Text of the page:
Former President George W. Bush must be smiling. It started with Afghanistan, then Iraq, Tunisia and now Egypt. The Arab youth are defying Vice President Joe Biden and the rest of the American foreign policy “establishment” and proving that their demands are legitimate. Egyptian students, doctors, lawyers and the unemployed are
showing that democracy is attainable for the Middle East and that Arabs, too, deserve to live in freedom and prosperity. Tunisia’s revolution was quick, Egypt’s was forceful and resolute. All eyes are on Algeria, Palestine, Yemen and Jordan, whose youth seem to be simmering in the same way. Like it or not, Bush was right and Biden was wrong.
Bush’s vision for democracy in the Middle East may be coming true. Bush spoke often about how generations of committed freedom fighters worked together to bring down communism throughout Eastern Europe. And Bush used it as an example to suggest that the Middle East could also experience the same freedoms. It seems ironic that the same month in which we celebrate President Ronald Reagan’s 100th birthday and his forceful demands in Berlin to the Mikhail Gorbachev to “Tear down this wall,” the Obama administration missed the chance to support the Middle East’s Berlin moment. President Barack Obama’s flowery Cairo speech in June 2009 tried to carry Bush’s vision for the region forward but subsequently failed to deliver any White House support for the democracy seekers in Iran, Tunisia or Egypt when they needed it. One Arab diplomat on Twitter said: “President of the free world to speak about freedom from tyranny today at 1:30. You're 17 days late Mr. President.”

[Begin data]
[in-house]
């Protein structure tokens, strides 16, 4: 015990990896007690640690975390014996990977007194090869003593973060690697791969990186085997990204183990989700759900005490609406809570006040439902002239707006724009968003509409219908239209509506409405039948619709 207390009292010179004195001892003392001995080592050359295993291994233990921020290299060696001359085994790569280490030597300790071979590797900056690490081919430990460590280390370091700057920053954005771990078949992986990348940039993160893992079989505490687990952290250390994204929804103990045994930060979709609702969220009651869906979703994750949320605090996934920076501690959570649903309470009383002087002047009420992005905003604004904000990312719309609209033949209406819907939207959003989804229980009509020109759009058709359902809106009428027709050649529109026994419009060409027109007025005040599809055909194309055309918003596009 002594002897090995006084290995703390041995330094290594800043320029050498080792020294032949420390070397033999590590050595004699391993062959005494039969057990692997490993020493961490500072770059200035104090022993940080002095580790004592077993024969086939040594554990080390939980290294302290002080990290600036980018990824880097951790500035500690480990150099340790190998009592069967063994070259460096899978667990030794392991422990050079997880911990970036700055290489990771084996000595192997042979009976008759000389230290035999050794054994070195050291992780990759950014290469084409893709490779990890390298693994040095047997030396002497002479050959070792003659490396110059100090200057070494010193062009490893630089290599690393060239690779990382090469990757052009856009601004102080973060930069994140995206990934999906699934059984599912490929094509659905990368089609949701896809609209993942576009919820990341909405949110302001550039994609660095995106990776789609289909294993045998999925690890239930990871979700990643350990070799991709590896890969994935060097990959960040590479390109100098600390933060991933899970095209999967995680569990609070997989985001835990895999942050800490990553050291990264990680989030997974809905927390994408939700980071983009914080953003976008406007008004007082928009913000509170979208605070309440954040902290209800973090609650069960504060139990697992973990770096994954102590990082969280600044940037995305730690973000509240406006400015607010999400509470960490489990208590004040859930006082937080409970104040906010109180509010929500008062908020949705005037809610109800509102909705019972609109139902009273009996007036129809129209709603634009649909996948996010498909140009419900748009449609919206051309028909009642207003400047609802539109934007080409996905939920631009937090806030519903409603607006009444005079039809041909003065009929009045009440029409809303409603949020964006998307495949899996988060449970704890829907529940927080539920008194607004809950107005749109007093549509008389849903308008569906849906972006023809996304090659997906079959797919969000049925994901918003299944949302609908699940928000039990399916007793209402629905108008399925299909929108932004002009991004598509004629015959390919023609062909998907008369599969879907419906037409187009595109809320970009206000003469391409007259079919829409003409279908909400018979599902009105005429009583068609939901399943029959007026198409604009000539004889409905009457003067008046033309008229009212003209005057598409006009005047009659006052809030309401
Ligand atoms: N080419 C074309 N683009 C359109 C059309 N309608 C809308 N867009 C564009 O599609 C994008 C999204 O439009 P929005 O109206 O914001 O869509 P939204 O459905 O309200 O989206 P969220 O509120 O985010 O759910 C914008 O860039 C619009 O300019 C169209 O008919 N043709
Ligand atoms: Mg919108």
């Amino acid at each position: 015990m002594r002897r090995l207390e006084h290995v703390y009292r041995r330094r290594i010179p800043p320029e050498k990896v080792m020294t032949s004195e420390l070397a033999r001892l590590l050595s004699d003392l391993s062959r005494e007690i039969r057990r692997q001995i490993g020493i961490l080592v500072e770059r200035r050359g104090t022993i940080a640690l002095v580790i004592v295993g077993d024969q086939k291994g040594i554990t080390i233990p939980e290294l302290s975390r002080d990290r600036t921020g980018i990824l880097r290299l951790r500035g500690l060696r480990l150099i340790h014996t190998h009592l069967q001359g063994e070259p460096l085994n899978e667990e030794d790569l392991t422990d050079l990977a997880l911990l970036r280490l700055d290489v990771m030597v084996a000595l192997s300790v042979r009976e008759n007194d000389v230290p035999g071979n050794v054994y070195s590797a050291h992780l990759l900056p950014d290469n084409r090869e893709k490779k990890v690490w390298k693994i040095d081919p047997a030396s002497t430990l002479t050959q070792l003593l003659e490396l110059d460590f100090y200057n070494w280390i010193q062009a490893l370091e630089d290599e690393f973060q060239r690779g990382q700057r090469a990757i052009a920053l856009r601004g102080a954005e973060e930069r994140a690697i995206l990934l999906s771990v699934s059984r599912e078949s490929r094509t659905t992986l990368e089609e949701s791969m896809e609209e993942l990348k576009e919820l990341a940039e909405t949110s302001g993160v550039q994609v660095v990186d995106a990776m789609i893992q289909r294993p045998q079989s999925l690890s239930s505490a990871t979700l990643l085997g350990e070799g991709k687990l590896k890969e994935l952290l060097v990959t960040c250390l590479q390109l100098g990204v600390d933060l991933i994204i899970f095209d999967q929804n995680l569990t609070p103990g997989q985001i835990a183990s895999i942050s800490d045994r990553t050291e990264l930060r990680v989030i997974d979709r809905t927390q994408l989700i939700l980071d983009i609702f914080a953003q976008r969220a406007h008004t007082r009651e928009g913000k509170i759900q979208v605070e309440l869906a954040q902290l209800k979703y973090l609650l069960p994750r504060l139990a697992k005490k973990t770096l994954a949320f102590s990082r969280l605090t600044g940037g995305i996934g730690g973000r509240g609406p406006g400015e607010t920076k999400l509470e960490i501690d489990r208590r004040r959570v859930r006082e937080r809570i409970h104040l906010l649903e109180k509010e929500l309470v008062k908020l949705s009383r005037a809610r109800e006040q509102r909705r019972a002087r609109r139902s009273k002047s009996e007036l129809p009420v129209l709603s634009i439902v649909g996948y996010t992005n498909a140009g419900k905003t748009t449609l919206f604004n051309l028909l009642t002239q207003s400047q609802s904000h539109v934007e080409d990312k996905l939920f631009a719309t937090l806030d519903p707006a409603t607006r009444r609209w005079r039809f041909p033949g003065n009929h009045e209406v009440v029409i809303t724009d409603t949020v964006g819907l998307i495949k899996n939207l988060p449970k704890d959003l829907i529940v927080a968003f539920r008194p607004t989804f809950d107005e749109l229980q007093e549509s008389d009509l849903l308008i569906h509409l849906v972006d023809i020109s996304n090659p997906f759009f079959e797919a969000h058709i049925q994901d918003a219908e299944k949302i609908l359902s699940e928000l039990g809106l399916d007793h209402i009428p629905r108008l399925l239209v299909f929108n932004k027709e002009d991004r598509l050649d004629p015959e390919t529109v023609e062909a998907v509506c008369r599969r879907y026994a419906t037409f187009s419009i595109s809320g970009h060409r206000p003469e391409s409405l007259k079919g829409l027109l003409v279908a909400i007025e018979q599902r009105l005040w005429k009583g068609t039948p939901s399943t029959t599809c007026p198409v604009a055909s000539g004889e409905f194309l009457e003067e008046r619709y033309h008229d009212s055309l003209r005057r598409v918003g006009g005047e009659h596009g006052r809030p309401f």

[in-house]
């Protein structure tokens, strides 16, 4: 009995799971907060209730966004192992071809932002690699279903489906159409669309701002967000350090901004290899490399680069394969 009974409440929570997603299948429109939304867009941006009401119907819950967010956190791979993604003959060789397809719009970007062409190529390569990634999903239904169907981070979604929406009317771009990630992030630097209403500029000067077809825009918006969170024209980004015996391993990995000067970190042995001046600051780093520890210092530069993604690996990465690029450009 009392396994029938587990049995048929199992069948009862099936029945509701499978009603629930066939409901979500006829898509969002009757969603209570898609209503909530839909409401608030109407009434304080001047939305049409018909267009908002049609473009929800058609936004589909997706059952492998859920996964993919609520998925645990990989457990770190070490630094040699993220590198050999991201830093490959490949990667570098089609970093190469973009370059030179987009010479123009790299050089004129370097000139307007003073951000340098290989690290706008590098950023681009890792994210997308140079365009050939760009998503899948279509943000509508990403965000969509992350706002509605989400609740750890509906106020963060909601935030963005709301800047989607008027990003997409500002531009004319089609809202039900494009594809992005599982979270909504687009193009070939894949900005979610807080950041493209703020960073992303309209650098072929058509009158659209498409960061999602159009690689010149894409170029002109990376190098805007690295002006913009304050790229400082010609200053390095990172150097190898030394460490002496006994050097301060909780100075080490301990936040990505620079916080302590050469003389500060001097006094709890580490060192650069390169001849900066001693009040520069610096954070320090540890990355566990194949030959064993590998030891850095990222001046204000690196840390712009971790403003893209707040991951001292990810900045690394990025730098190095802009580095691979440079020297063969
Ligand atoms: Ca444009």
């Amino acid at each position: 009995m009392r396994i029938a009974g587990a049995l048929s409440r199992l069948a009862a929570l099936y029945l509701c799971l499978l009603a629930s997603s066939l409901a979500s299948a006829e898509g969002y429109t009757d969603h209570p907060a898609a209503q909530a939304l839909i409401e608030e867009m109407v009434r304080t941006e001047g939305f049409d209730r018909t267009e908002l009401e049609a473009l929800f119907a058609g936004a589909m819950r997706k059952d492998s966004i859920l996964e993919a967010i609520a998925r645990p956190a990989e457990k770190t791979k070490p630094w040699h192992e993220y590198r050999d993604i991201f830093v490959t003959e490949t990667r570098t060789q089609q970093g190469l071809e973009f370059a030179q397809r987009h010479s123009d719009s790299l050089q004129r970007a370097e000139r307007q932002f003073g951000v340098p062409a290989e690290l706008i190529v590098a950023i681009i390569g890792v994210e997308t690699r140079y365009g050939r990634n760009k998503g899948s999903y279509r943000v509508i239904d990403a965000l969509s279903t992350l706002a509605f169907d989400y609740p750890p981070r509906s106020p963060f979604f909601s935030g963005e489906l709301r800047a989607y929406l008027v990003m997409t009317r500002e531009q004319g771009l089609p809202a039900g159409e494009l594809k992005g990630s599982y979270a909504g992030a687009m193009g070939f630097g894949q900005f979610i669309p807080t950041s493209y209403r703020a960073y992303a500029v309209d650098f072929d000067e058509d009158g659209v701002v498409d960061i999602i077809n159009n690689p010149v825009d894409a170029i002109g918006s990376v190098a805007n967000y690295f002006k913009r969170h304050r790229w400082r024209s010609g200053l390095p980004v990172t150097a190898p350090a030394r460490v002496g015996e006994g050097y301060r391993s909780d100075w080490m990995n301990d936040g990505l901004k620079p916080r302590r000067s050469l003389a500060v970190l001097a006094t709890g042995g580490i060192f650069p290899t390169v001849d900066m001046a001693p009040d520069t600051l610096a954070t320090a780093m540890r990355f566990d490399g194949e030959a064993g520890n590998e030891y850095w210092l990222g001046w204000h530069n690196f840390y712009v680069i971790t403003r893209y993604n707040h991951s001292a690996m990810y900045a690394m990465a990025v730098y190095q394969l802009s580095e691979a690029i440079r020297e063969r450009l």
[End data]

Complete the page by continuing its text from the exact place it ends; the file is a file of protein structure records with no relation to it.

When the Egypt protests started more than two weeks ago, Biden immediately took to the airwaves to question the legitimacy of the protesters, claim that Egyptian President Hosni Mubarak was not a dictator and to de-link the situation in Tunisia from what was beginning to happen in Cairo.
JIM LEHRER: Some people are suggesting that we may be seeing the beginning of a kind of domino effect, similar to what happened after the Cold War in Eastern Europe. Poland came first, then Hungary, East Germany. We have got Tunisia, as you say, maybe Egypt, who knows. Do you smell the same thing coming?
JOE BIDEN: No, I don't. I wouldn't compare the two……I think it's a stretch to compare it to Eastern Europe.
And later in the PBS interview …
JIM LEHRER: The word -- the word to describe the leadership of Mubarak and Egypt and also in Tunisia before was dictator. Should Mubarak be seen as a dictator?
JOE BIDEN: ….I would not refer to him as a dictator.
JIM LEHRER: Mr. Vice President, should we be -- should the United States be encouraging these protesters, whether they're in Tunisia or Egypt or wherever? They want their rights. And should we encourage them to seek them, if it means going to the streets or whatever?
JOE BIDEN: …We're encouraging the protesters to, as they assemble, do it peacefully. And we're encouraging the government to act responsibly and to try to engage in a discussion as to what the legitimate claims being made are, if they are, and try to work them out.
Watching the thousands of young people take to the streets throughout the Middle East to demand government reforms and greater freedoms is inspiring. The vice president must be embarrassed by Friday’s remarkable change in Egypt since he was the first administration official to take to the airwaves to try and hold up Egypt’s Berlin Wall. The historic departure of Mubarak and the thousands of Arab youth in the streets of the Middle East just isn’t change Biden can believe in.
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